One of the leading researchers in the field of Paleolithic eating and fitness is Loren Cordain, a professor in the health and exercise department of Colorado State University. He makes no bones about it: "The human genetic makeup is identical to that of Stone Agers. Those people were optimally adapted to the types of foods they could gather or hunt, and there's no evidence to suggest that modern humans are any different," he says.
According to Cordain, our modern diet, with its emphasis on refined cereals, sugars, vegetable oils and dairy products, was introduced in the "wink of an eye", with serious ramifications for our health. "The changes that have occurred in the Western diet are far too rapid. Our genes have been stable, but our diet has not."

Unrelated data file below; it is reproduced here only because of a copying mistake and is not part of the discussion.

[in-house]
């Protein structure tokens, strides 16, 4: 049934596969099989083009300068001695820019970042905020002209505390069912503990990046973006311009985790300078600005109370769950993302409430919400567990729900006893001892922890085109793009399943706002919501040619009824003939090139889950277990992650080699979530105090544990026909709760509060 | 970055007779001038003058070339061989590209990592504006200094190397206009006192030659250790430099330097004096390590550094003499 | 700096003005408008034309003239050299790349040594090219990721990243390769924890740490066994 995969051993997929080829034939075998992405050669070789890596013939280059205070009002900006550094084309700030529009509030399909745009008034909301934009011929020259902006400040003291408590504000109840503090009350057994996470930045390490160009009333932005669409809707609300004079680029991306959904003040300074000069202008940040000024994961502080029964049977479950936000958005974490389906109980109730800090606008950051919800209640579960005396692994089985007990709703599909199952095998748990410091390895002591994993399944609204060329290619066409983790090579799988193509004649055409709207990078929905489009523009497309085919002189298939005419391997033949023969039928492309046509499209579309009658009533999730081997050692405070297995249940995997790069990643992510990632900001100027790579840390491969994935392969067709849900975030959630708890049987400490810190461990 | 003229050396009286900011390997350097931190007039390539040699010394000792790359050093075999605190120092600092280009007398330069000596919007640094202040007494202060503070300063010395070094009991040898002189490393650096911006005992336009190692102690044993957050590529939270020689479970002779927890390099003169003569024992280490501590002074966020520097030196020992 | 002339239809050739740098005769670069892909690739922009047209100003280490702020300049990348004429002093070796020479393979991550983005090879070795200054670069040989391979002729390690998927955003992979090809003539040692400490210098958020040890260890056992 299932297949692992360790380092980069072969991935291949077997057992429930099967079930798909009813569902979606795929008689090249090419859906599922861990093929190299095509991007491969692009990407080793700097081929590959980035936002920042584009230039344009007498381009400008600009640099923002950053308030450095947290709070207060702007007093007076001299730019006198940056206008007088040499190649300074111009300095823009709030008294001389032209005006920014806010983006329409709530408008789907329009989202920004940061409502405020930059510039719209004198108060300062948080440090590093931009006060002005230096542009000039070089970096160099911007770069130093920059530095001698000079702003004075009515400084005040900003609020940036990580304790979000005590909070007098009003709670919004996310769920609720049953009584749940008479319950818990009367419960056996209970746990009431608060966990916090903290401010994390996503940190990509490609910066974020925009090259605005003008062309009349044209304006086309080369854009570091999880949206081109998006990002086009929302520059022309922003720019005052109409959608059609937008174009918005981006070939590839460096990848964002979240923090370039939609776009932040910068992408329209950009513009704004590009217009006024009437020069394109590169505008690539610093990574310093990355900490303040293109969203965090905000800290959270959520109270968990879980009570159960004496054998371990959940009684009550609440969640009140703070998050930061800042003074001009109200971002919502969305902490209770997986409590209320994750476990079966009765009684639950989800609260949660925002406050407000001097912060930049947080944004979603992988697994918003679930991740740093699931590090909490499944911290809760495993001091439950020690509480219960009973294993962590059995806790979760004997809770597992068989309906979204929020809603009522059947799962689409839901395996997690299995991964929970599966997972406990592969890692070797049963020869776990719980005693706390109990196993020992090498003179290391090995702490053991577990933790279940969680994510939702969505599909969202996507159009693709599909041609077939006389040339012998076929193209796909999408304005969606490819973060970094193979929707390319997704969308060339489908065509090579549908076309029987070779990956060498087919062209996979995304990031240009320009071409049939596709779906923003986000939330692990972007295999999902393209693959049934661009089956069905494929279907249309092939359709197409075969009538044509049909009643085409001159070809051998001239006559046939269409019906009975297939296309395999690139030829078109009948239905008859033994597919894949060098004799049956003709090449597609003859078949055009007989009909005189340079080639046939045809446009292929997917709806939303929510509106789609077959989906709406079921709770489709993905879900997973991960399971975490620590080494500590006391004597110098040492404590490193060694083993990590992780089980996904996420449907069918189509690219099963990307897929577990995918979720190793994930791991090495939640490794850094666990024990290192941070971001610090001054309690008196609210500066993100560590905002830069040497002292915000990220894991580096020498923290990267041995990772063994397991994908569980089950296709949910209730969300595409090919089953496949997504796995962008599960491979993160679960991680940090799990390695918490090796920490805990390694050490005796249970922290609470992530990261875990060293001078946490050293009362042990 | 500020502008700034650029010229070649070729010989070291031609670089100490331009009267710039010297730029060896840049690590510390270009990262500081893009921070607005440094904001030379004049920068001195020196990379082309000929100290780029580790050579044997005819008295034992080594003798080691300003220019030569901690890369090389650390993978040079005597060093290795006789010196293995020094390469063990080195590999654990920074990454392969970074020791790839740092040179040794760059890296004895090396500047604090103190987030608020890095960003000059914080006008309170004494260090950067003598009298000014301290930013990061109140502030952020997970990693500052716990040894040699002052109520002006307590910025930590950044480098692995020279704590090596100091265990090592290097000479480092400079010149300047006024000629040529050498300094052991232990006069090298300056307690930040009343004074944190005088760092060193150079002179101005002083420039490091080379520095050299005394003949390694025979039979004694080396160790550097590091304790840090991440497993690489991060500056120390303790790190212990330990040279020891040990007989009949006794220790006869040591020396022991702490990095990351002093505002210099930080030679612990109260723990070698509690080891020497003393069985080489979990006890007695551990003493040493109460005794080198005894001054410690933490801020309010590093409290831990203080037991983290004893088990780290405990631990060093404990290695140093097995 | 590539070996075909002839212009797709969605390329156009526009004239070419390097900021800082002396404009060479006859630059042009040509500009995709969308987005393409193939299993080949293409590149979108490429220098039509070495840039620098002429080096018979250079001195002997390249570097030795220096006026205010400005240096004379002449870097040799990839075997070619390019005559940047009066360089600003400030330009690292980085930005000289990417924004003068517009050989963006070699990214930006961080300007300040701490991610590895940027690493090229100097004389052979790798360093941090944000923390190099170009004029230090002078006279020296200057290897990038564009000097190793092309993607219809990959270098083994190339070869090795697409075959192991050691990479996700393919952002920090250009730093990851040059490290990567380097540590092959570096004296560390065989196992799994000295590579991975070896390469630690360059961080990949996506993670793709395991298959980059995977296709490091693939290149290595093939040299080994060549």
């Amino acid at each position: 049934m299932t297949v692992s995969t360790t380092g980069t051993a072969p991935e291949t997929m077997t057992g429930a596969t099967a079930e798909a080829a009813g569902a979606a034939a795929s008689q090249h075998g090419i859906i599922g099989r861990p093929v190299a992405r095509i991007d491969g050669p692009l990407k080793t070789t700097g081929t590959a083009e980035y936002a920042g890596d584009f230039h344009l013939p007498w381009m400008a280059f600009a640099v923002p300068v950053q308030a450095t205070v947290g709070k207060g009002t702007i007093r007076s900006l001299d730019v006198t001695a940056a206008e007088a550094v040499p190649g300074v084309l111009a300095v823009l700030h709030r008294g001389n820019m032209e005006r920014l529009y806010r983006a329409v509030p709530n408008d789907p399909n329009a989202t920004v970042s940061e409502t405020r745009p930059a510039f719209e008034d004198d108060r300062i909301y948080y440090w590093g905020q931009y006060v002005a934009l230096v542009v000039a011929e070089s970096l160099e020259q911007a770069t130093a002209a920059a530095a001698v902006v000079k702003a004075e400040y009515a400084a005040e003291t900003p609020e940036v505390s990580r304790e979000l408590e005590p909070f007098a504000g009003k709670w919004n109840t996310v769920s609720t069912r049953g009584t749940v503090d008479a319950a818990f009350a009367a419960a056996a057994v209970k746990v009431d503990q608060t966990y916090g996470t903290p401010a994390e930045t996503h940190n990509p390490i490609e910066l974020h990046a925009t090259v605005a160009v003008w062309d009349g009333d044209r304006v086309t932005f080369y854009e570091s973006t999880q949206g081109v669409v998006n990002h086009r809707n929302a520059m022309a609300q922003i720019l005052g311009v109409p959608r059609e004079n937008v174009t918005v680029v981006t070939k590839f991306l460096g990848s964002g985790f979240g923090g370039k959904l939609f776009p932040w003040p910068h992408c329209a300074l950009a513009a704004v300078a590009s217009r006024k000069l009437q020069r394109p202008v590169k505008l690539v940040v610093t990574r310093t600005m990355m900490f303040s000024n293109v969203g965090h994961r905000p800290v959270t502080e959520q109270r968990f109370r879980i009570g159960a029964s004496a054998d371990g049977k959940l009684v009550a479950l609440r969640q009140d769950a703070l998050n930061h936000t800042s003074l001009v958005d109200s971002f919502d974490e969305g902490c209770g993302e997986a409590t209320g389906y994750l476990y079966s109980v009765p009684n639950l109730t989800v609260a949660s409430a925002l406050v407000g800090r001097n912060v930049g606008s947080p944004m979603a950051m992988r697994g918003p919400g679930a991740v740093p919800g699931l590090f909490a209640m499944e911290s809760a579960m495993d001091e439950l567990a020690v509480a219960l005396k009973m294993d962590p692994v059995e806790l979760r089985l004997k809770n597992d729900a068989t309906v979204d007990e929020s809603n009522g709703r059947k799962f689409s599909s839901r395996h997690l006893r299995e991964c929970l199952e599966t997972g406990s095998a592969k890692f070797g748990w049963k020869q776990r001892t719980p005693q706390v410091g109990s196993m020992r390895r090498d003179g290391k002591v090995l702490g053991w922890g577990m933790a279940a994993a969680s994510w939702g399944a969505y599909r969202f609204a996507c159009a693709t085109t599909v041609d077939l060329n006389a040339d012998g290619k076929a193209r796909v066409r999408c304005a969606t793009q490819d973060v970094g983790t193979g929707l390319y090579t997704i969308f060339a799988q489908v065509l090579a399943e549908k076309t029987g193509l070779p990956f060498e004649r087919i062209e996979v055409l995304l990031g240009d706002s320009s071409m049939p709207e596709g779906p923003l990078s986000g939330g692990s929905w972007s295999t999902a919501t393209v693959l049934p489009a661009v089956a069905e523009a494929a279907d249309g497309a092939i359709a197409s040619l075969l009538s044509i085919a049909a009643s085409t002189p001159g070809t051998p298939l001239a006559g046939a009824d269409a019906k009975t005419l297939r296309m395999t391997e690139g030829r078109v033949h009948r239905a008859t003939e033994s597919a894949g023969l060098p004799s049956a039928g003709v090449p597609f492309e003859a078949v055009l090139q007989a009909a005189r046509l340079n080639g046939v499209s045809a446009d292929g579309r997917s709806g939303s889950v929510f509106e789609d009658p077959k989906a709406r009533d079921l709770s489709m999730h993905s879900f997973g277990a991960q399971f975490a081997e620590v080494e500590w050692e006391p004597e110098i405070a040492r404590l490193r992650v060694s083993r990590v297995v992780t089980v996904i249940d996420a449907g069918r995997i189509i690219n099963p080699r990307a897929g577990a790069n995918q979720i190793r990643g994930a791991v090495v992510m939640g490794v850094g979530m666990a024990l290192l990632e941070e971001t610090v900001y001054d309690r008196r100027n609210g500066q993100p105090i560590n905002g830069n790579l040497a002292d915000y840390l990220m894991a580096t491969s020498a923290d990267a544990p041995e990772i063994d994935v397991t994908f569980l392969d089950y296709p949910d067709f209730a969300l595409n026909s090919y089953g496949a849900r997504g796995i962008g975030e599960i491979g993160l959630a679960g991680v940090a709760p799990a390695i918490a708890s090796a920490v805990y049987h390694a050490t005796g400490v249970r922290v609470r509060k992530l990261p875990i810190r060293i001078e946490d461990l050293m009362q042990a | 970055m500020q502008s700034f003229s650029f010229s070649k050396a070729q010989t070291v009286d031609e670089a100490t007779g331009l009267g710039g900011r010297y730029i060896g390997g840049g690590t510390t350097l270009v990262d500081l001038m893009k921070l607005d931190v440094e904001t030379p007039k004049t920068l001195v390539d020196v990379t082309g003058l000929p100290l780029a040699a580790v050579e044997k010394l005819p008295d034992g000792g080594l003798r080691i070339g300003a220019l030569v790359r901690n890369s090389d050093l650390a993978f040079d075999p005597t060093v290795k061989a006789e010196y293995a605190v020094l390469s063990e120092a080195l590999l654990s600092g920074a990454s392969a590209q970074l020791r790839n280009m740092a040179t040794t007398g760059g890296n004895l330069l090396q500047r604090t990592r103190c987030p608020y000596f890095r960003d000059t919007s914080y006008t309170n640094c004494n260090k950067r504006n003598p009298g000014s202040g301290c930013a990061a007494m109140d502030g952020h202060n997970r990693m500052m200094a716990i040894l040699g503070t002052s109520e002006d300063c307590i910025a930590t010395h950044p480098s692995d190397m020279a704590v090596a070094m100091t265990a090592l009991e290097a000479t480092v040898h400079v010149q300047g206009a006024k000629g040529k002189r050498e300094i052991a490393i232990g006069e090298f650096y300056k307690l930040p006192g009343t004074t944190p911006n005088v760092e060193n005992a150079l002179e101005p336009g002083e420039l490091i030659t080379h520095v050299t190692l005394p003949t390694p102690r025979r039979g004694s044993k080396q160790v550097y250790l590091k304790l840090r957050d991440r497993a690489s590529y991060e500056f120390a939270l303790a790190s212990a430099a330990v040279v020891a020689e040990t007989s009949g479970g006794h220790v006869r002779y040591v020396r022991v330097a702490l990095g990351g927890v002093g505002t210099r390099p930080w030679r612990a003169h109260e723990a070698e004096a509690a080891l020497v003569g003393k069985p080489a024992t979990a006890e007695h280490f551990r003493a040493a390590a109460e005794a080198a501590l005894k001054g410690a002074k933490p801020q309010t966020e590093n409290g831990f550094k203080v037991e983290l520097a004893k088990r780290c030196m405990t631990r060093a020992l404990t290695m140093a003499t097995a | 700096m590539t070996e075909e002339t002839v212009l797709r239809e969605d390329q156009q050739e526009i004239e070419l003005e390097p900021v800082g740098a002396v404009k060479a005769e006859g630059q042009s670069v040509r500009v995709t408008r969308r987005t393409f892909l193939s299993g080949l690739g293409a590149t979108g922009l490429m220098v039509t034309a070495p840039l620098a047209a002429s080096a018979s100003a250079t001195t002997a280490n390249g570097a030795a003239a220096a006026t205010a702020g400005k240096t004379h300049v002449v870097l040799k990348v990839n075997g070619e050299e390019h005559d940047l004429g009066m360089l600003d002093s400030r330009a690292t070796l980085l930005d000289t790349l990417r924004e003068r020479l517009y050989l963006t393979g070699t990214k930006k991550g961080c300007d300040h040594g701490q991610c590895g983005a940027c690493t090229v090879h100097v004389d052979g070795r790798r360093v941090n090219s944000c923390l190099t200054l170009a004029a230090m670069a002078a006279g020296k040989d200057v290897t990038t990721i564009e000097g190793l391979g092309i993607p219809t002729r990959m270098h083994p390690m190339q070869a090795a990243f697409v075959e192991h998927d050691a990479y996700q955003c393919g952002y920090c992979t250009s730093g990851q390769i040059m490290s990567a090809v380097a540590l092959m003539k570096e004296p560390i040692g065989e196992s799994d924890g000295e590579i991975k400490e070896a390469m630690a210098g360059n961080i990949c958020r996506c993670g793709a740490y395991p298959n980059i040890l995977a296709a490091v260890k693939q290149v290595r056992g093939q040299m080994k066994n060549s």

In his book The Paleo Diet (Wiley), Cordain argues that the rot set in with the Neolithic (agricultural) revolution some 10,000 years ago. As farming took over the world, bringing with it new foods such as bread and dairy products, so our health and fitness declined. We got fatter, and shorter. Come the Industrial Revolution, things got even worse. "Neolithic, industrial-era and modern-era foods... underlie virtually all the chronic diseases of civilisation: coronary heart disease, hypertension, type-2 diabetes, gout, obesity, acne and breast, colon and prostate cancer," Cordain says.